Create hyperlinks Hyperlinks
enable people to jump instantly from page to page, or site to site.
Such power can create anxiety.
To help users browse with confidence, links should be absolutely clear
hyperlinks should be clearly distinguishable from normal text.
mouseover behaviour should have a highlighting effect. (see mouseovers)
content should be as short as possible, yet long enough to identify
- Where you'll go
- What you'll get
- What you want to happen
with different targets should be clearly distinguishable.
should give an indication of any unanticipated consequences, e.g.:
- Links to files
- Links that open or close windows
What do you make a link?
A site for locating approved Aston
Martins, and it's good on the whole. This is the search results screen.
Guess how you get from search results to see the details on a
particular vehicle? The only link is the vehicle model (in the Vehicle
The first, and biggest problem, is
that you can't distinguish the hyperlinks, breaking Principle 1. You
don't know where to click to get more information: you have to guess.
The second problem is: The links look
the same although they point to completely different targets (each one
is a different used Aston Martin). This breaks Principle 4.
Because all the links on this page have the same content (the vehicle
model), it's even less obvious that they might be the link.
If I click on "
Martin DB7 GT", I would expect to get general information
about the Aston Martin DB7 GT car. This breaks Principle 3,
because the link is not accurately describing what I'll get if I click
What should they do?
The "thing you get" is the
information about a particular car. The thing that represents the
particular car is the entire table row. There is no other unique
identifier for the car (mileage, price etc. aren't necessarily unique).
Therefore, the whole row should be the clickable hyperlink. (It would
also be helpful if the row changed colour/tone on mouseover).
Expressing size in hyperlinks
It's quite common to find computers
putting out this kind of information to set user's expectations when
linking to a file:
Thinking about the user's goals, what
they need is to know roughly how long the download will take: will it
be a few seconds, or minutes? That's generally as accurate as it needs
What should it be?
There's no benefit at all in showing
more than two significant figures in file sizes. Above should be 47KB.
Also, only ever use kilobytes or megabytes for file sizes online.
(Good, useful file sizes to 2 significant figures run: 4.7KB, 47KB,
470KB, 4.7MB etc.)
If we have to differentiate text
hyperlinks from other text, should this be done with colour or
formatting such as underlining/emboldening?
The de facto convention has been that
hyperlinks are rendered in blue with underlines, that they turn red
when clicked, and that visited links are purple.
The most readable way to render most
text is black on a white background, and making text hyperlinks blue
(#00f) works very well on white. It is clearly distinguishable from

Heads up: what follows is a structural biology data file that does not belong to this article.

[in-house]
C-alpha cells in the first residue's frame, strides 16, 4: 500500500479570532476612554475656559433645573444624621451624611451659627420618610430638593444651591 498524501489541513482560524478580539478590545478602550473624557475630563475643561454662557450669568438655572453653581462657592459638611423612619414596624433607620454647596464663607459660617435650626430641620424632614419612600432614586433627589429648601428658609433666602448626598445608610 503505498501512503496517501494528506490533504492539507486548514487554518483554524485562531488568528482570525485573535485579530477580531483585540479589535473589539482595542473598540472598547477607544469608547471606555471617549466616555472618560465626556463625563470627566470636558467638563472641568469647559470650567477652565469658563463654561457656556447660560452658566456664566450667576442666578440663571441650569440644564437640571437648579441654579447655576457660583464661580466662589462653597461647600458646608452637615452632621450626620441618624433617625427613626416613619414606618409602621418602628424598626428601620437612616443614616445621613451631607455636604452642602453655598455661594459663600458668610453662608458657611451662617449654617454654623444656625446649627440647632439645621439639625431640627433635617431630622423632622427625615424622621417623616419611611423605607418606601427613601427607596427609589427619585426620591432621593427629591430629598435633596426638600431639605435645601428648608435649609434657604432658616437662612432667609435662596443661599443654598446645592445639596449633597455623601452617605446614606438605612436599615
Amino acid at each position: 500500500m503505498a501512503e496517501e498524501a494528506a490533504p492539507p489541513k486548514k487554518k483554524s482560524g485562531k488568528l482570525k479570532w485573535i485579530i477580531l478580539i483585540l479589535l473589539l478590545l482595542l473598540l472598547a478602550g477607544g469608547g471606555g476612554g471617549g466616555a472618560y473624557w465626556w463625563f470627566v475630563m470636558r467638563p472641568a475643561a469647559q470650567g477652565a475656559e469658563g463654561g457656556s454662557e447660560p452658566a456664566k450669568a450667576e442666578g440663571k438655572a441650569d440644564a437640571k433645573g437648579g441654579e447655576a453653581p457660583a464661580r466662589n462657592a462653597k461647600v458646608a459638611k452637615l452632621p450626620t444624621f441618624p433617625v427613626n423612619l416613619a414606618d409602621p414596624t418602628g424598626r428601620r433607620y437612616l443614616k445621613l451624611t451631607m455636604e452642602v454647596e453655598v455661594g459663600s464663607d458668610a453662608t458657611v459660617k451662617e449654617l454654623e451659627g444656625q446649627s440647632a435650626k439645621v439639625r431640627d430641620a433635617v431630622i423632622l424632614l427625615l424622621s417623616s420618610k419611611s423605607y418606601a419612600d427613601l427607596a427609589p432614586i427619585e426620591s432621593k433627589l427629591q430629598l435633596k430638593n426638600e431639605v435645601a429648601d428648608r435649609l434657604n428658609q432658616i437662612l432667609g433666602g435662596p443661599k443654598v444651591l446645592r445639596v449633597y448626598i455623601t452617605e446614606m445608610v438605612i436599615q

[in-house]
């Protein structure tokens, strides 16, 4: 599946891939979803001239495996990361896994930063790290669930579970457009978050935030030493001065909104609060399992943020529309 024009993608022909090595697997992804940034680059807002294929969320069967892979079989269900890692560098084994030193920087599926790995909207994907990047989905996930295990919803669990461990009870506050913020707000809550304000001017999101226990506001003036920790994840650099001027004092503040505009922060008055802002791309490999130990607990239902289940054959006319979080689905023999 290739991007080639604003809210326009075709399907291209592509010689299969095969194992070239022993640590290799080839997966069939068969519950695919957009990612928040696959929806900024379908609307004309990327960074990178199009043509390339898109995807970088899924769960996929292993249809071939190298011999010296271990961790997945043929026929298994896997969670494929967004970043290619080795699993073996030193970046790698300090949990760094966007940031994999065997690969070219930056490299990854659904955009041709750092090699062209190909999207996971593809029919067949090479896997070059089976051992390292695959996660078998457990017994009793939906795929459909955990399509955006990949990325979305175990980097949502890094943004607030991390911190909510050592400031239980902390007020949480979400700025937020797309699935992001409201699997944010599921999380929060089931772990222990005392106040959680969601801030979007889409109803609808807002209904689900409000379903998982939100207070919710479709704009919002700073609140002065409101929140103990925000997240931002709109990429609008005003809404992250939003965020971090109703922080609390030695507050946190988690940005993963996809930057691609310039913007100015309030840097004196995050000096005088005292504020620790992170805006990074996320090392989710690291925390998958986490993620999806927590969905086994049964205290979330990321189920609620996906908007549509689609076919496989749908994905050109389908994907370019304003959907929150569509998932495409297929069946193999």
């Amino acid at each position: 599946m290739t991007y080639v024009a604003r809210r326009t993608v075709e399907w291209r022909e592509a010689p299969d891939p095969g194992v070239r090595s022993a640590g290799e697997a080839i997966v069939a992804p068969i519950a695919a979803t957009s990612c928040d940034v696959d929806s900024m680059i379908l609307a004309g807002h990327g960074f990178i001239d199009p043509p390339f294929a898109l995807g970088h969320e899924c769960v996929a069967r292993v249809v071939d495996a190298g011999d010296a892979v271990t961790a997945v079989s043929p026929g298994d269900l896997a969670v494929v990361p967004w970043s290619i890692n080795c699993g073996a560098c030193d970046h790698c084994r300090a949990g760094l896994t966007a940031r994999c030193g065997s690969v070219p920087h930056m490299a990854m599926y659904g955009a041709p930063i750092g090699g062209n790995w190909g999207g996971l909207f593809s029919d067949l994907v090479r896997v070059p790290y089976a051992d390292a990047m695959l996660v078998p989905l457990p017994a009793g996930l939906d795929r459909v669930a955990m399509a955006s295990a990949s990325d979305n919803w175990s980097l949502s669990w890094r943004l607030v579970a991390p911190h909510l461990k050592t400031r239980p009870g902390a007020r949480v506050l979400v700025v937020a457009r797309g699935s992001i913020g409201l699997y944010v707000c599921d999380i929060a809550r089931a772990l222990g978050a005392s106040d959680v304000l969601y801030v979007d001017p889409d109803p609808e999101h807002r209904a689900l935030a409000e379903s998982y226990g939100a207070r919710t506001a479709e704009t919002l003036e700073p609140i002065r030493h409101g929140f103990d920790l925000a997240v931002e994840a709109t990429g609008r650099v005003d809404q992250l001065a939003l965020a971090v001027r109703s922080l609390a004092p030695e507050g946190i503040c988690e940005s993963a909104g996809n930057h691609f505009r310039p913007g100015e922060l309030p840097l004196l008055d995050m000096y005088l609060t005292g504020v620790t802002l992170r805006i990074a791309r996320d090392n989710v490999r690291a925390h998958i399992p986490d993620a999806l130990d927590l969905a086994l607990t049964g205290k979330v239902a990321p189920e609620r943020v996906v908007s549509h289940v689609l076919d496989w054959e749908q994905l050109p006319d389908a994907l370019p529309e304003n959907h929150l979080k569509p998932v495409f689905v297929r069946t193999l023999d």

regular black text, while still providing enough visual contrast to be
Blue hyperlink in greyscale: with and
It's appropriate to ask if
differentiating by colour alone will work for people who are
colourblind. The image above is a screen capture of this page, totally
desaturated. It shows that, even without colour, there is sufficient
tonal difference between black and blue to make the hyperlink clear.
The underlined version is a little bit clearer, but showing underline
on hover would serve a similar purpose.
Should hypelinks be underlined?
Underlining works okay for
occasional inline links.
It makes the link stand out a little more than colour alone.
In this example, the underlining works well to distinguish article
titles from the sub-title.
I think underlining becomes unhelpful
when there are numerous inline links in paragraphs, in lists of links,
and when there are lots of sets of links on a page.
Here are a couple of examples of
collections of hyperlinks, showing the original (underlined) and the
same with underlines removed.
Notice how it's quicker and easier to
read the non-underlined blocks of text.
In this second example, I have also
adjusted the line spacing to make the related words clearer.
It is important that hyperlink
formats behave consistently across pages.
Obviously, where some text links are
on different backgrounds, such as in navigation bars, they may need to
use special colours or treatments.
The above snippets are taken from the
While most links look similar (#036,
mainly not underlined, there are several very different styles applied
on the hover, when the mouse pointer moves over the active link.
The psychological effect is
disconcerting: you are left doubting whether all links will do similar
things (i.e. go to another page on this site), or whether you might be
taken unexpectedly somewhere else. I think that this schizophrenic
behaviour weakens the brand experience, as well as diminishing
There is no good reason to treat all
the hyperlinks differently. The third example also breaks the second principle,
because its colour change makes it weaker, less noticeable, which is
On balance, it seems that the
predominant convention in the industry is to keep #00f or #00c
(slightly darker) blue for links, and to make links red and
(optionally) underlined on hover.
I think that this provides the best
balance of functionality when applied consistently to inline hyperlinks
and grouped hyperlinks.